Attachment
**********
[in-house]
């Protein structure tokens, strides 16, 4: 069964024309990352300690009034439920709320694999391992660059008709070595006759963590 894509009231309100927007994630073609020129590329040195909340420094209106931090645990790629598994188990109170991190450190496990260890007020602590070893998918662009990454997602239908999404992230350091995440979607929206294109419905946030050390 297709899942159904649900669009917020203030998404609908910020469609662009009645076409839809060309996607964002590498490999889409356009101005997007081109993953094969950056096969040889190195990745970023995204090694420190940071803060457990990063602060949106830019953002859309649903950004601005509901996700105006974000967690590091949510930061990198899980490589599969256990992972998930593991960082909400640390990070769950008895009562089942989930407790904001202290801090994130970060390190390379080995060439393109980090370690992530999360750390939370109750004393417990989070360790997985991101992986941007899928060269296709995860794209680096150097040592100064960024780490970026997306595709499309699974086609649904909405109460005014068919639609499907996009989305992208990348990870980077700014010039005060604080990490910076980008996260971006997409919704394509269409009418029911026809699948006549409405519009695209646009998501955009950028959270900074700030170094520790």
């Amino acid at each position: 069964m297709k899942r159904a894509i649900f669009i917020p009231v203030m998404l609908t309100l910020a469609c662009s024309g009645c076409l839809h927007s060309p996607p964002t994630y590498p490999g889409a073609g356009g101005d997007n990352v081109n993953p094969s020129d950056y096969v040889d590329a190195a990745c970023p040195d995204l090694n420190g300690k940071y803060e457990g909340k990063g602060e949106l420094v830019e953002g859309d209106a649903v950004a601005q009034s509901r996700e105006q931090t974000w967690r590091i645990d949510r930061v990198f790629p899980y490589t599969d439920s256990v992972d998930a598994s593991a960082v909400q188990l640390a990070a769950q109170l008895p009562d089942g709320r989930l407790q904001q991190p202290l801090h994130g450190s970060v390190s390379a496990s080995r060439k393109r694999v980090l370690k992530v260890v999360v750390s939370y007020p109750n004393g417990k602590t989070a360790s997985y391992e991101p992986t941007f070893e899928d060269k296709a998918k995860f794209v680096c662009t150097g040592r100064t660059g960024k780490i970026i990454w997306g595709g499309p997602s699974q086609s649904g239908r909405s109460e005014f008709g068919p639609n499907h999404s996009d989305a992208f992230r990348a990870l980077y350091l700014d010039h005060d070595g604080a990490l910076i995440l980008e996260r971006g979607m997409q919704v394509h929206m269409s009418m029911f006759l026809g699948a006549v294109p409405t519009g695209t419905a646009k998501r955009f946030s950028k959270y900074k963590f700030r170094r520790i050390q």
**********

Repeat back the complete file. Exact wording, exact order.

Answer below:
[in-house]
């Protein structure tokens, strides 16, 4: 069964024309990352300690009034439920709320694999391992660059008709070595006759963590 894509009231309100927007994630073609020129590329040195909340420094209106931090645990790629598994188990109170991190450190496990260890007020602590070893998918662009990454997602239908999404992230350091995440979607929206294109419905946030050390 297709899942159904649900669009917020203030998404609908910020469609662009009645076409839809060309996607964002590498490999889409356009101005997007081109993953094969950056096969040889190195990745970023995204090694420190940071803060457990990063602060949106830019953002859309649903950004601005509901996700105006974000967690590091949510930061990198899980490589599969256990992972998930593991960082909400640390990070769950008895009562089942989930407790904001202290801090994130970060390190390379080995060439393109980090370690992530999360750390939370109750004393417990989070360790997985991101992986941007899928060269296709995860794209680096150097040592100064960024780490970026997306595709499309699974086609649904909405109460005014068919639609499907996009989305992208990348990870980077700014010039005060604080990490910076980008996260971006997409919704394509269409009418029911026809699948006549409405519009695209646009998501955009950028959270900074700030170094520790």
């Amino acid at each position: 069964m297709k899942r159904a894509i649900f669009i917020p009231v203030m998404l609908t309100l910020a469609c662009s024309g009645c076409l839809h927007s060309p996607p964002t994630y590498p490999g889409a073609g356009g101005d997007n990352v081109n993953p094969s020129d950056y096969v040889d590329a190195a990745c970023p040195d995204l090694n420190g300690k940071y803060e457990g909340k990063g602060e949106l420094v830019e953002g859309d209106a649903v950004a601005q009034s509901r996700e105006q931090t974000w967690r590091i645990d949510r930061v990198f790629p899980y490589t599969d439920s256990v992972d998930a598994s593991a960082v909400q188990l640390a990070a769950q109170l008895p009562d089942g709320r989930l407790q904001q991190p202290l801090h994130g450190s970060v390190s390379a496990s080995r060439k393109r694999v980090l370690k992530v260890v999360v750390s939370y007020p109750n004393g417990k602590t989070a360790s997985y391992e991101p992986t941007f070893e899928d060269k296709a998918k995860f794209v680096c662009t150097g040592r100064t660059g960024k780490i970026i990454w997306g595709g499309p997602s699974q086609s649904g239908r909405s109460e005014f008709g068919p639609n499907h999404s996009d989305a992208f992230r990348a990870l980077y350091l700014d010039h005060d070595g604080a990490l910076i995440l980008e996260r971006g979607m997409q919704v394509h929206m269409s009418m029911f006759l026809g699948a006549v294109p409405t519009g695209t419905a646009k998501r955009f946030s950028k959270y900074k963590f700030r170094r520790i050390q």